Longform style of theatrical improv, created by Del Close, which weaves together different stories around a theme.
At a time when most improvisation mainly focused on creating single scenes, Del devised the Harold as something not unlike a sonata form. Several themes would be established, a community of characters would be introduced, and then the resulting scenes would play off each other in comedic counterpoint - characters from one environment moving to another and phrases and images recurring, each time accruing new meaning. Going to this from conventional sketches was like going from arithmetic to calculus. (Source: http://www.improvolymp.com)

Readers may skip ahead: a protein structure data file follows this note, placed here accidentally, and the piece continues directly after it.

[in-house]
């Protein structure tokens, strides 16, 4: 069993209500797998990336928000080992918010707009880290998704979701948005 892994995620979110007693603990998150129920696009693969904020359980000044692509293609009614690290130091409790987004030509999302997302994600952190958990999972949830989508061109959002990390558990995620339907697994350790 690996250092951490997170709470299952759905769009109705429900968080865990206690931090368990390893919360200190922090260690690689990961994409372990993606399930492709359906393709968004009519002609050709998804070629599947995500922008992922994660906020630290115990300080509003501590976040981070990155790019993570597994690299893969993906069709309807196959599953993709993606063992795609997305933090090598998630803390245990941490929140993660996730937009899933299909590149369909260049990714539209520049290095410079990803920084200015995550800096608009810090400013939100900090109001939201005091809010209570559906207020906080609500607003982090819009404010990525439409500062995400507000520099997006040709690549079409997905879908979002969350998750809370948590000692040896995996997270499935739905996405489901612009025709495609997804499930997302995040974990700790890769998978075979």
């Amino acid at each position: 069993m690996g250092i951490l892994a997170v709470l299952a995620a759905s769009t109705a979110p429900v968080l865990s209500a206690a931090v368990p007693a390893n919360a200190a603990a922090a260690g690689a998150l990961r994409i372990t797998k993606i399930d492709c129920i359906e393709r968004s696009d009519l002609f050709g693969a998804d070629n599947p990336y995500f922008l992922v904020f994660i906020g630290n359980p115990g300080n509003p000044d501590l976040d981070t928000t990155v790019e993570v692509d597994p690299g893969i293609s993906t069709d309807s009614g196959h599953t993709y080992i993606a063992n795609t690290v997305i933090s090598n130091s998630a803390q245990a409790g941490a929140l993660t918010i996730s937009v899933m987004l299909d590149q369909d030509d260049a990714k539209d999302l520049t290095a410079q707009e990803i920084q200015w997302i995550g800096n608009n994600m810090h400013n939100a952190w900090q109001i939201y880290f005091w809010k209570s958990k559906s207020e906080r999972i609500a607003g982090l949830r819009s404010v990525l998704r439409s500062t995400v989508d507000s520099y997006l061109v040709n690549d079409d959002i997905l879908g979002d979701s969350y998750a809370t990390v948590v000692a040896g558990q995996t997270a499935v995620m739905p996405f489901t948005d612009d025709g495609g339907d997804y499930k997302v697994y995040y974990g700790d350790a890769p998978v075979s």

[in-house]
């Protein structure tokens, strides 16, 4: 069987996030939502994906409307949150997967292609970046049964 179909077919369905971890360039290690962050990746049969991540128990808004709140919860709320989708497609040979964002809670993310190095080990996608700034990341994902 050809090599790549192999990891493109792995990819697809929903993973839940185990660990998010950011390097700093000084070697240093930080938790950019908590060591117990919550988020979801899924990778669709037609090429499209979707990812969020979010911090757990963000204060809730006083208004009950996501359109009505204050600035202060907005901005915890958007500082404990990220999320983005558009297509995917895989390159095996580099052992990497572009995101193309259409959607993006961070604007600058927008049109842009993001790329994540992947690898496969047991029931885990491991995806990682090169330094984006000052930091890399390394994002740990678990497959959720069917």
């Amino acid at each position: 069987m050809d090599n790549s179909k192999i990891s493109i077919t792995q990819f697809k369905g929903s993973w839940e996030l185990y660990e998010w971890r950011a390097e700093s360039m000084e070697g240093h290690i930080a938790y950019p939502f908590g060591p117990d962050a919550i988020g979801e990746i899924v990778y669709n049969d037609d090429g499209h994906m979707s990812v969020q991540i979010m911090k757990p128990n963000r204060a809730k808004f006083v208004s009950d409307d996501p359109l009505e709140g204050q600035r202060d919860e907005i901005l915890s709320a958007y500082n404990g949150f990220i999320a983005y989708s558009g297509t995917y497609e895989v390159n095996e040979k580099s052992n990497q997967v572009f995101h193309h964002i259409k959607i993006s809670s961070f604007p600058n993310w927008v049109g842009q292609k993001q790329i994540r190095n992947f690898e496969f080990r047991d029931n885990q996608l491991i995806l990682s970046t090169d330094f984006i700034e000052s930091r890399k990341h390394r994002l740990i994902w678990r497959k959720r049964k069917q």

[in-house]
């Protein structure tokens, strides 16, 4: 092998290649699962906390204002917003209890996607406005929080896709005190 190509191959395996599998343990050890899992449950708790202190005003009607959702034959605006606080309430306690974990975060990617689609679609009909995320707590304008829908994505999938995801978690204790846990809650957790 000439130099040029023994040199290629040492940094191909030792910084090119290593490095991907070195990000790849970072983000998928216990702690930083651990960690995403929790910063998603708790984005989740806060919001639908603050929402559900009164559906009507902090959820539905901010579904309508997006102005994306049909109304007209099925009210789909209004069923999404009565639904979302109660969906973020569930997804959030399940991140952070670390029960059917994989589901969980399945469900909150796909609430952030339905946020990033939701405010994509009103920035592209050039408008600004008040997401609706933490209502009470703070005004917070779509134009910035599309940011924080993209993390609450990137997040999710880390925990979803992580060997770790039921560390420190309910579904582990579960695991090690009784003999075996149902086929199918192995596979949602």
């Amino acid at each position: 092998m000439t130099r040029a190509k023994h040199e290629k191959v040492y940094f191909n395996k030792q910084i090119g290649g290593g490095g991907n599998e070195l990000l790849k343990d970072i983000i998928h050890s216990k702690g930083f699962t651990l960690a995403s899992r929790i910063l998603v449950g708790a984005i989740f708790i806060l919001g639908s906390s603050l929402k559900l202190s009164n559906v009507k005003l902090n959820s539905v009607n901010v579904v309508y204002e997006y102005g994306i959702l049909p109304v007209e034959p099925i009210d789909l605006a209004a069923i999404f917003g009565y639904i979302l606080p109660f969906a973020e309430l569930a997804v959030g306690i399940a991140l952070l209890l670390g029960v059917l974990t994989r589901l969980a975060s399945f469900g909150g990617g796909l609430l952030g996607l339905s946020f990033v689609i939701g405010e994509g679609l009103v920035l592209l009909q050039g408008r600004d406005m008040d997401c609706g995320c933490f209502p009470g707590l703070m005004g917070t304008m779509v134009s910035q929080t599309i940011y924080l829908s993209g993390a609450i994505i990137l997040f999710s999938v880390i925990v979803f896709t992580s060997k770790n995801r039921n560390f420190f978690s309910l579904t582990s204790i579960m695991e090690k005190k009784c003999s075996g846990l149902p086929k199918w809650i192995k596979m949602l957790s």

A basic formula to create a harold is:

  1. monologues or verbal riffing on the theme.
  2. Story A, scene 1
  3. Story B, scene 1
  4. Story C, scene 1
  5. Improv game
  6. Story A, scene 2
  7. Story B, scene 2
  8. Story C, scene 2
  9. Improv game
  10. Story A, scene 3
  11. Story B, scene 3
  12. Story C, scene 3, which incorporates the stories of A and B, if it hasn't already.
You'd be nuts to try this without at least 6 actors.

The above formula is a training structure (popular in Chicago in the late 1980s). Improvisers who perform the Harold insist it has no predetermined structure-- that the form will evolve from its own content, usually instigated from a single suggestion, and with any number of methods to seed the show (monologues, riffing, free association) in its opening minutes. Thus, depending on who you learn the Harold from, you'll have a different explanation of it.

Apocryphally named after Second City alum Harold Ramis.

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